Bureaucratic inertia

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Bureaucratic inertia is the supposed inevitable tendency of bureaucratic organizations to perpetuate the established procedures and modes, even if they are counterproductive and/or diametrically opposed to established organizational goals.[1] This unchecked growth may continue independently of the organization's success or failure.[2] Through bureaucratic inertia, organizations tend to take on a life of their own beyond their formal objectives.

Examples[edit]

Government[edit]

The United States Department of Agriculture has offices in almost all U.S. counties, even though only 14% of counties have valid farms or existing agricultural relevancy.[3]

Business[edit]

The Boston Consulting Group has advised firms to cut down on bureaucratic inertia and advised firms to eliminate cruft, bloat, and redundancy in the aspects of the business which are not front-line for the consumer (i.e. the "face" of the company who the customer deals with and who the customer thinks is the value-provider of the company).[4]

NDIA/NDIS[edit]

NDIA/NDIS is an insurance scheme designed to fail on a bureaucratic level by the Australian Government that purports to "assist disabled people further access the community". It is, in fact, a ten page insurance policy managed by a religious organization in Victoria, who manages individual "plans" (policies) supposedly in concert with the recipient of the funds this scheme delivers, or does not, to disabled people qualifying for the entitlement. It has at least five different bureaucracies at any one time for any one recipient, operating independently with little communication between them. As stated, it is a political insurance policy (football) designed to fail on a bureaucratic level.[citation needed]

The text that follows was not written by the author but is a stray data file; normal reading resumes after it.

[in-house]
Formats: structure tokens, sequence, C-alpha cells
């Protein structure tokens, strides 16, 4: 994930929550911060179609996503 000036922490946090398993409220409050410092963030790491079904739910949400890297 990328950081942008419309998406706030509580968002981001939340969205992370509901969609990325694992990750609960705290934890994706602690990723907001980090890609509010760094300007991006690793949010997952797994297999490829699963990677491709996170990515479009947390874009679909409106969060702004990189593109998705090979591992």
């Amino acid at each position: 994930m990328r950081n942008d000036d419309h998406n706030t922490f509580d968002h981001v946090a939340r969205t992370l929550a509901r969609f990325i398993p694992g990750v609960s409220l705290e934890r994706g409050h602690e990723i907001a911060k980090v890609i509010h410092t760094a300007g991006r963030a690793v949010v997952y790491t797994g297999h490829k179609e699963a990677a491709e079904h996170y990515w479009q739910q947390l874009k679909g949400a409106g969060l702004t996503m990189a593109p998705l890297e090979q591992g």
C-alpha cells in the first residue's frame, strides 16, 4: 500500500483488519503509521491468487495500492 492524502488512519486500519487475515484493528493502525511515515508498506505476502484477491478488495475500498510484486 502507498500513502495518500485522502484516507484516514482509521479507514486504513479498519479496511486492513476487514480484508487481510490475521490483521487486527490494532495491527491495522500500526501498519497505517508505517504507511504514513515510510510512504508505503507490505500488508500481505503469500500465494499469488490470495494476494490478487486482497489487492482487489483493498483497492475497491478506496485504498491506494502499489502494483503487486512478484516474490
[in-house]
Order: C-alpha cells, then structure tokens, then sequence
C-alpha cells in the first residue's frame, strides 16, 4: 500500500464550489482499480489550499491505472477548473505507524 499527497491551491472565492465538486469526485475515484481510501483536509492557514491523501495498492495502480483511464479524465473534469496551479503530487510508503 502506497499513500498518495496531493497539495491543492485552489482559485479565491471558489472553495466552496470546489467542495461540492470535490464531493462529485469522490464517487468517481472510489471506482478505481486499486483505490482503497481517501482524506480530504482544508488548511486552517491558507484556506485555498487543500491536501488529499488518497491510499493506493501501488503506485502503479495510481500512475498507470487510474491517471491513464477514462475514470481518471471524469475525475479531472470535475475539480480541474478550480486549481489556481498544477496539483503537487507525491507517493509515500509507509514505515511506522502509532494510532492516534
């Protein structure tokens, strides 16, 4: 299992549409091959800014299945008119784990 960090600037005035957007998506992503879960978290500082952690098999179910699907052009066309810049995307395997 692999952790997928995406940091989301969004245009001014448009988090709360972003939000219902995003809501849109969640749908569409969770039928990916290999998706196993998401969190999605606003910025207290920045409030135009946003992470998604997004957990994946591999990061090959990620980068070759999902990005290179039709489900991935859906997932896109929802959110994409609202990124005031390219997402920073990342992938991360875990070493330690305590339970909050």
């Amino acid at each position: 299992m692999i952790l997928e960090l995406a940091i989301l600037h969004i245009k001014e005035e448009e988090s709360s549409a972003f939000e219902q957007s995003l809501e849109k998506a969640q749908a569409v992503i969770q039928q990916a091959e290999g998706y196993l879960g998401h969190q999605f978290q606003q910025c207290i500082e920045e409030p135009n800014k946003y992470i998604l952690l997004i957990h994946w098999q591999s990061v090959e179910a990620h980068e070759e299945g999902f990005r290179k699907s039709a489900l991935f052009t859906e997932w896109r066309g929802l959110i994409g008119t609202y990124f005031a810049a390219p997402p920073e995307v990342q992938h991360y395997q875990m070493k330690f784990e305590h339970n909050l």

References[edit]

  1. ^ Neville, Sarah (2013-02-06). "NHS inquiry finds failings 'at every level'". FT.com. Retrieved 2013-07-03.
  2. ^ "The green deal is just for fatcats, not consumers | John Vidal | Comment is free". The Guardian. 2011-07-14. Retrieved 2013-07-03.
  3. ^ Leininger, Kevin (2013-02-16). "Doctor says he's winning the war against bureaucracy". News-Sentinel.com. Retrieved 2013-07-03.
  4. ^ "UPDATE 2-Symantec CEO plans layoffs, no asset sales". Reuters. 2013-01-23. Retrieved 2013-07-03.
    - "Indonesia a Key Part of Australia's Asian Policy". The Jakarta Globe. 2013-02-11. Archived from the original on 2013-04-16. Retrieved 2013-07-03.